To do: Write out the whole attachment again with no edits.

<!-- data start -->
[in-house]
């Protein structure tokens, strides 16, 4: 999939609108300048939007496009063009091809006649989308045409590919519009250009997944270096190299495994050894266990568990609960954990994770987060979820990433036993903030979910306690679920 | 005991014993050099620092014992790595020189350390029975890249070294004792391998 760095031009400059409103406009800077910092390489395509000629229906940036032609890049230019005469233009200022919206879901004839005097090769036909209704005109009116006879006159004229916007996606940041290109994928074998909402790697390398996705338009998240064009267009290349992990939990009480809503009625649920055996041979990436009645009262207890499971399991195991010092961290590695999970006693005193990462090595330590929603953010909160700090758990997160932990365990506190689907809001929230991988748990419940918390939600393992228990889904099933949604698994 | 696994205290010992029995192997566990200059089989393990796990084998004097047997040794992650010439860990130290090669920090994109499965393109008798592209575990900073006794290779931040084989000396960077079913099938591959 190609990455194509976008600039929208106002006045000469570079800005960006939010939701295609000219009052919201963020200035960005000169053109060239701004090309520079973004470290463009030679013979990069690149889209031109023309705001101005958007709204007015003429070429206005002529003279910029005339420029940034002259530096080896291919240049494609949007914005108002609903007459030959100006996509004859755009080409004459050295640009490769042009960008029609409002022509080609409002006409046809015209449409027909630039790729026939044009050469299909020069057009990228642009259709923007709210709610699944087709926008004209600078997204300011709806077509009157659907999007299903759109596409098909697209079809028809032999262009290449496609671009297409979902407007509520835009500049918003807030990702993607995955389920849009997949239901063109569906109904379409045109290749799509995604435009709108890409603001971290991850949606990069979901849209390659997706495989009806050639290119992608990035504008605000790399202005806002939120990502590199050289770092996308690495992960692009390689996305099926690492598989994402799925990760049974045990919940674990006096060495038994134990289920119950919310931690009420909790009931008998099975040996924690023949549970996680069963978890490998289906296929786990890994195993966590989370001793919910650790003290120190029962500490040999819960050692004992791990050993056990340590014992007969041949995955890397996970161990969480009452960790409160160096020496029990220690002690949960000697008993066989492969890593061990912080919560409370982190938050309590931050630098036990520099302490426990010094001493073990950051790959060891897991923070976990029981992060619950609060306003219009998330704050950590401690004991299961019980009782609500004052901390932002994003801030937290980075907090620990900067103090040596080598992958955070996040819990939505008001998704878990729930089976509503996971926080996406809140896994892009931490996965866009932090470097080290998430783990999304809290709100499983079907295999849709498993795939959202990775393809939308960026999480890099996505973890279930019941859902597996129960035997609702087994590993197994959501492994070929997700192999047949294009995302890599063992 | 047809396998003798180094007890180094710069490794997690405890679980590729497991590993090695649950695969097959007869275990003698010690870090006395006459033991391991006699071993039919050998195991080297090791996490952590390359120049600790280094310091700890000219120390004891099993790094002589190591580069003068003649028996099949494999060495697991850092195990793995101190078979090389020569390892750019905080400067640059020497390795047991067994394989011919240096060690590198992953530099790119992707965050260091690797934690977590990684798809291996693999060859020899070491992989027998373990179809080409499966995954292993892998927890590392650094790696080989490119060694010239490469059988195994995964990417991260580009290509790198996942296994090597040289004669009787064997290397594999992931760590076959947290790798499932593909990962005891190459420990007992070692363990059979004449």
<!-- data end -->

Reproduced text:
[in-house]
């Protein structure tokens, strides 16, 4: 999939609108300048939007496009063009091809006649989308045409590919519009250009997944270096190299495994050894266990568990609960954990994770987060979820990433036993903030979910306690679920 | 005991014993050099620092014992790595020189350390029975890249070294004792391998 760095031009400059409103406009800077910092390489395509000629229906940036032609890049230019005469233009200022919206879901004839005097090769036909209704005109009116006879006159004229916007996606940041290109994928074998909402790697390398996705338009998240064009267009290349992990939990009480809503009625649920055996041979990436009645009262207890499971399991195991010092961290590695999970006693005193990462090595330590929603953010909160700090758990997160932990365990506190689907809001929230991988748990419940918390939600393992228990889904099933949604698994 | 696994205290010992029995192997566990200059089989393990796990084998004097047997040794992650010439860990130290090669920090994109499965393109008798592209575990900073006794290779931040084989000396960077079913099938591959 190609990455194509976008600039929208106002006045000469570079800005960006939010939701295609000219009052919201963020200035960005000169053109060239701004090309520079973004470290463009030679013979990069690149889209031109023309705001101005958007709204007015003429070429206005002529003279910029005339420029940034002259530096080896291919240049494609949007914005108002609903007459030959100006996509004859755009080409004459050295640009490769042009960008029609409002022509080609409002006409046809015209449409027909630039790729026939044009050469299909020069057009990228642009259709923007709210709610699944087709926008004209600078997204300011709806077509009157659907999007299903759109596409098909697209079809028809032999262009290449496609671009297409979902407007509520835009500049918003807030990702993607995955389920849009997949239901063109569906109904379409045109290749799509995604435009709108890409603001971290991850949606990069979901849209390659997706495989009806050639290119992608990035504008605000790399202005806002939120990502590199050289770092996308690495992960692009390689996305099926690492598989994402799925990760049974045990919940674990006096060495038994134990289920119950919310931690009420909790009931008998099975040996924690023949549970996680069963978890490998289906296929786990890994195993966590989370001793919910650790003290120190029962500490040999819960050692004992791990050993056990340590014992007969041949995955890397996970161990969480009452960790409160160096020496029990220690002690949960000697008993066989492969890593061990912080919560409370982190938050309590931050630098036990520099302490426990010094001493073990950051790959060891897991923070976990029981992060619950609060306003219009998330704050950590401690004991299961019980009782609500004052901390932002994003801030937290980075907090620990900067103090040596080598992958955070996040819990939505008001998704878990729930089976509503996971926080996406809140896994892009931490996965866009932090470097080290998430783990999304809290709100499983079907295999849709498993795939959202990775393809939308960026999480890099996505973890279930019941859902597996129960035997609702087994590993197994959501492994070929997700192999047949294009995302890599063992 | 047809396998003798180094007890180094710069490794997690405890679980590729497991590993090695649950695969097959007869275990003698010690870090006395006459033991391991006699071993039919050998195991080297090791996490952590390359120049600790280094310091700890000219120390004891099993790094002589190591580069003068003649028996099949494999060495697991850092195990793995101190078979090389020569390892750019905080400067640059020497390795047991067994394989011919240096060690590198992953530099790119992707965050260091690797934690977590990684798809291996693999060859020899070491992989027998373990179809080409499966995954292993892998927890590392650094790696080989490119060694010239490469059988195994995964990417991260580009290509790198996942296994090597040289004669009787064997290397594999992931760590076959947290790798499932593909990962005891190459420990007992070692363990059979004449």